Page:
The Forgotten Candidate: Frank Harris


Erin Oliver

Frank Harris, the Libertarian candidate to represent the 6th Congressional District makes his presence known at the only debate among candidates.

Erin Oliver, Editor

No one really knows much, or anything, about the Libertarian candidate Frank Harris, who participated in the debate held at KET this past Monday night.

The audience primarily focused on the two major party candidates’ responses. Harris was not given the opportunity to say much, but what he did say expressed his party’s views.

Harris acknowledged that the Libertarian party is small, but there are reasons he joined that party and left the Republican party 6 years ago.

“I couldn’t tolerate it. Americans are concerned about fundamental issues that they aren’t seeing from the two major parties.”

Harris felt this need to leave the party particularly when issues like balancing the budget was not done the way it should be in his eyes. “I’m the guy who wants to reduce spending.”

Harris also expressed his belief in the Constitution, and that it should be the followed thoroughly.

When asked about how to respond to the latest shootings in Kentucky, Pittsburgh, and other recent hate crimes, he mostly spoke about how the media is guilty of only treating one side. He went on to explain how when a person sees another face to face, they are treated differently. He complained how people only get their news from one source.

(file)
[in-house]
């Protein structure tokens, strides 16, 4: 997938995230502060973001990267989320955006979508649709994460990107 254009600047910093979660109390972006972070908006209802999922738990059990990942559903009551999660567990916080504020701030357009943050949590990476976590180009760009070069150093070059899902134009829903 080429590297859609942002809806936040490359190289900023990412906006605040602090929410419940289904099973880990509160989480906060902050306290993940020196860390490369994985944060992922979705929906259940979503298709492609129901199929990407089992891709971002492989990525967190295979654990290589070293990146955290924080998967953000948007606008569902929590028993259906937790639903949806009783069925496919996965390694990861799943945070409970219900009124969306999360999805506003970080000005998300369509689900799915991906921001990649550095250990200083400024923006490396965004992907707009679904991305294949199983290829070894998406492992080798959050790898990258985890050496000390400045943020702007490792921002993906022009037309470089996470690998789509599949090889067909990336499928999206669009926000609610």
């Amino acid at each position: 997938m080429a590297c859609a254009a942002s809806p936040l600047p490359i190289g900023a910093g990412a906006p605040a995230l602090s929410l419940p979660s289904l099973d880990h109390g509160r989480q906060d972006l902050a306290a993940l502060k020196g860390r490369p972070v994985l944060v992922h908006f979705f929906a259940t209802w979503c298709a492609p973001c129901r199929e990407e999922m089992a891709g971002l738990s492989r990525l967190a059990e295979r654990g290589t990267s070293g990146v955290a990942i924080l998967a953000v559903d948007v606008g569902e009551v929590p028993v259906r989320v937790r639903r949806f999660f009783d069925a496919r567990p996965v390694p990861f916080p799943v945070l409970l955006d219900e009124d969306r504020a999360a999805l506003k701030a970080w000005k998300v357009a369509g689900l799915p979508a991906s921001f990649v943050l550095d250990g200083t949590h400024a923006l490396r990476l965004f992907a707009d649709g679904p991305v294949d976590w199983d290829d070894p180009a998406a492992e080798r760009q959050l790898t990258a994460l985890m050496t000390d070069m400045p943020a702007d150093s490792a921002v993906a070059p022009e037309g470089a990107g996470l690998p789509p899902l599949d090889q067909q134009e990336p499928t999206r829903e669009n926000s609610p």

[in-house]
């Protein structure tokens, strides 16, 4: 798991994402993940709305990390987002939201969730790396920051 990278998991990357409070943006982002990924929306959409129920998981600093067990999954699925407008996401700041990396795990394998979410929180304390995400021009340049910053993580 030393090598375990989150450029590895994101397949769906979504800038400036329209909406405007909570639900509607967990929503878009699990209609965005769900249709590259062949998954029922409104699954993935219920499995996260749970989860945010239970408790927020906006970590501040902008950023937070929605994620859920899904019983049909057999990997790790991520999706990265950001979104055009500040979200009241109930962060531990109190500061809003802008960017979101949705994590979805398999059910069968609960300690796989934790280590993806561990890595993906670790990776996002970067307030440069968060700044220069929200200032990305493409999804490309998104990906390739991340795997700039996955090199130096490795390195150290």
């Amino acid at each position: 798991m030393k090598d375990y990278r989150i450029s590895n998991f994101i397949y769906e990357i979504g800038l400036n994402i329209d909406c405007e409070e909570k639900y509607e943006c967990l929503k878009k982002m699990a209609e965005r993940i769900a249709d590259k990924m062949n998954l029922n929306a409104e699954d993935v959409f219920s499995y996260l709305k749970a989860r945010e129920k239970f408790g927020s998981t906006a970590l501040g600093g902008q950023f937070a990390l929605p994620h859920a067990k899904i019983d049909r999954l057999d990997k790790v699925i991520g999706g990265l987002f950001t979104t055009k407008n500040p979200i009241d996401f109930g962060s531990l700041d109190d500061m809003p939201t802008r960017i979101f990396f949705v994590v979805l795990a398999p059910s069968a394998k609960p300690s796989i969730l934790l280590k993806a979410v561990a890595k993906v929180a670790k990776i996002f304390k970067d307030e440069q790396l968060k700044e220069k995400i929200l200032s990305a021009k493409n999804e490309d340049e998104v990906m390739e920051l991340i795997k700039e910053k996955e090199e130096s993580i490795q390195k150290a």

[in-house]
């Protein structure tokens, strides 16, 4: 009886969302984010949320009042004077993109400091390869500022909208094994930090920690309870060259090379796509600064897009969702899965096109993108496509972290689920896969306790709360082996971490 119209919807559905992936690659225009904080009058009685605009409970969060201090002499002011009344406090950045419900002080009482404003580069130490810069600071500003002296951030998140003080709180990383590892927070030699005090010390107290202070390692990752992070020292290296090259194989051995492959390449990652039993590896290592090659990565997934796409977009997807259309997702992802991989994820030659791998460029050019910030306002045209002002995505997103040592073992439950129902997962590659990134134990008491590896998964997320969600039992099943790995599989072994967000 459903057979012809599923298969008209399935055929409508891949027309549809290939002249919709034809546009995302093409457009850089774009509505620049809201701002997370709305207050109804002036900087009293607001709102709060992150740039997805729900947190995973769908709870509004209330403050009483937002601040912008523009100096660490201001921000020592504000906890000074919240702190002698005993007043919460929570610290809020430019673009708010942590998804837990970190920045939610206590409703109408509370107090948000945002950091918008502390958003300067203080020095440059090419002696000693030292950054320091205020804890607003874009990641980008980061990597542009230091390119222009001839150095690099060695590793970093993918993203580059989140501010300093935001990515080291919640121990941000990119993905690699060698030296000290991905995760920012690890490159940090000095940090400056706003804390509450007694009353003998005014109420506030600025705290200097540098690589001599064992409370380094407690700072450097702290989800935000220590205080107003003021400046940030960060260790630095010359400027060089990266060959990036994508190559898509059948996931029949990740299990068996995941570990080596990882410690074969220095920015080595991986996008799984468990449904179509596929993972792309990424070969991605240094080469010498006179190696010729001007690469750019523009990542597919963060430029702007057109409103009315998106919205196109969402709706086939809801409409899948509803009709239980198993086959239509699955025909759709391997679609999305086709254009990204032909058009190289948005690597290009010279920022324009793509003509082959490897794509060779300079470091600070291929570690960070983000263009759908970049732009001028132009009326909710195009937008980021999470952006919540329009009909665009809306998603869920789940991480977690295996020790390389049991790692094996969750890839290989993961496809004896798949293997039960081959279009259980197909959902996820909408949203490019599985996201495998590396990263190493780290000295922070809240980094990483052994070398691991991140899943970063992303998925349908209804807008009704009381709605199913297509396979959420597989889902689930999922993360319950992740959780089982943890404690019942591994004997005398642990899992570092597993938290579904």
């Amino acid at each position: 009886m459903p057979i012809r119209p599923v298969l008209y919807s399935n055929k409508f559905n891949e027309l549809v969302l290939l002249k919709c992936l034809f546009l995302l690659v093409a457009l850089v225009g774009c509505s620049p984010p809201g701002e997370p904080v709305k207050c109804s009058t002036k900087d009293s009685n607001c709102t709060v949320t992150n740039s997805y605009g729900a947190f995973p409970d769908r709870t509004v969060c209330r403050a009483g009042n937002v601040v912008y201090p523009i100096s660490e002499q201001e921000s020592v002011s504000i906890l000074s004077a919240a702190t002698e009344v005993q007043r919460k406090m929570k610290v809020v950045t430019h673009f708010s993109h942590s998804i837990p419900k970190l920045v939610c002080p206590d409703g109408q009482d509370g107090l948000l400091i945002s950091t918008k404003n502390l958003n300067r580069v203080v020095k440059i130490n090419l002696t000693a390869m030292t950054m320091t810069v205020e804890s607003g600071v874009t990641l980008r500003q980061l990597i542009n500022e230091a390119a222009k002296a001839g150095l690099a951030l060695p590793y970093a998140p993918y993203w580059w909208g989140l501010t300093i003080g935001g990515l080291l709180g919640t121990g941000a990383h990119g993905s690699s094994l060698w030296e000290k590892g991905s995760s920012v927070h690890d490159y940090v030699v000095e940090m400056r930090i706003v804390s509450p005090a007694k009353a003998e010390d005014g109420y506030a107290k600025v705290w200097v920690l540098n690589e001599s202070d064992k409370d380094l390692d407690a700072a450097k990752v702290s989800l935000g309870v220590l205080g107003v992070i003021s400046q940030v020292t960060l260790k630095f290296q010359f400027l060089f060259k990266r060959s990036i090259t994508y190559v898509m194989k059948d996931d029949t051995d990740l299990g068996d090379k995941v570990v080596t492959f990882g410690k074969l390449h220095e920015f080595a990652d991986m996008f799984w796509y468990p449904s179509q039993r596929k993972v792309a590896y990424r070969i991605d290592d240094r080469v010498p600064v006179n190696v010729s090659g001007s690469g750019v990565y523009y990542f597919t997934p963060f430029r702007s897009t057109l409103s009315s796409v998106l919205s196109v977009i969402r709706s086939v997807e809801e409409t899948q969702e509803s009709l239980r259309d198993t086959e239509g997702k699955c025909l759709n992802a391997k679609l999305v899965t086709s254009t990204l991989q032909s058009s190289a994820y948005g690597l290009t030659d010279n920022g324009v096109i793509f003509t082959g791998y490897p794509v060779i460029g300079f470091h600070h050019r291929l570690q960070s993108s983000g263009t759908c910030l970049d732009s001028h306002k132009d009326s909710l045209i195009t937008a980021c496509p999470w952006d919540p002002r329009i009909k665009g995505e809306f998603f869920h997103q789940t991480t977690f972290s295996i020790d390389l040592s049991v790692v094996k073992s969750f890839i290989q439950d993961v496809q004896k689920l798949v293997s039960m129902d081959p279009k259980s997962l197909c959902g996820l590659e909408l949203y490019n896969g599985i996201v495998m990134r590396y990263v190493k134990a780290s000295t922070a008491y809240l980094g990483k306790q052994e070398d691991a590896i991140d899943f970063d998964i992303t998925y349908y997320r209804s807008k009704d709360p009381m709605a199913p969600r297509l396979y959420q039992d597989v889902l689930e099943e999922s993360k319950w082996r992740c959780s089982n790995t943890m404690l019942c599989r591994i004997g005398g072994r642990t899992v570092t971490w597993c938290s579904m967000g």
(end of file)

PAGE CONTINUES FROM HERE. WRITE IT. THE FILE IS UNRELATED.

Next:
In regards to healthcare, Harris said, “I hope I get more than one minute.” He quickly expressed that it is wrong for the government to control how many doctors are allowed to be trained and how many hospitals are allowed to be built. He went on to say the VA healthcare system is not good and must be changed. Overall, he wished for less government intervention.

When given his turn to discuss taxes, Harris discussed how he would fix the debt issue. His main two points was to pay it down 2% every year, which would be around $4,000,000,000,  then take what is left and apply it to what is needed.

When asked how Harris would want to leave Kentucky, he simply wished for Kentucky to not fear their government.

Overall, Frank Harris did not get much time to express the changes he would like to make for Kentucky. When answering questions, he only really had time to express his views instead of discuss his reasoning and plans for them. When he did speak, it was with passion.

Following the debate, Harris was the first candidate out from the studio and open to the media for questions. When asked how he thought it went, he was visibly disheartened and solemnly said he tried not to be rude. He expressed how he did not get adequate time to respond to questions, and that his opponents were not getting to the heart of the issues discussed.

He began choking up as he spoke. Harris explained how he is an Uber/Lyft driver, and if everyone could get a ride with him, they would vote for him.

“I will give interviews to anyone”. Harris expressed his desire to talk to citizens and explain his views.

When asked who he thinks he will get the majority of votes from, Democrats or Republicans, he said equally from both. If he had enough time, he would have explained his desire to legalize marijuana, which would most likely have drawn the Democratic voters. Also if he had enough time, he would have explained his tax plan for thoroughly, which would have attracted Republican voters.

He went on many tangents in how the government has failed Americans and Kentuckians. Harris was overall disheartened for not being able to share his views adequately, and conveyed a sincerity for the well being of Kentucky.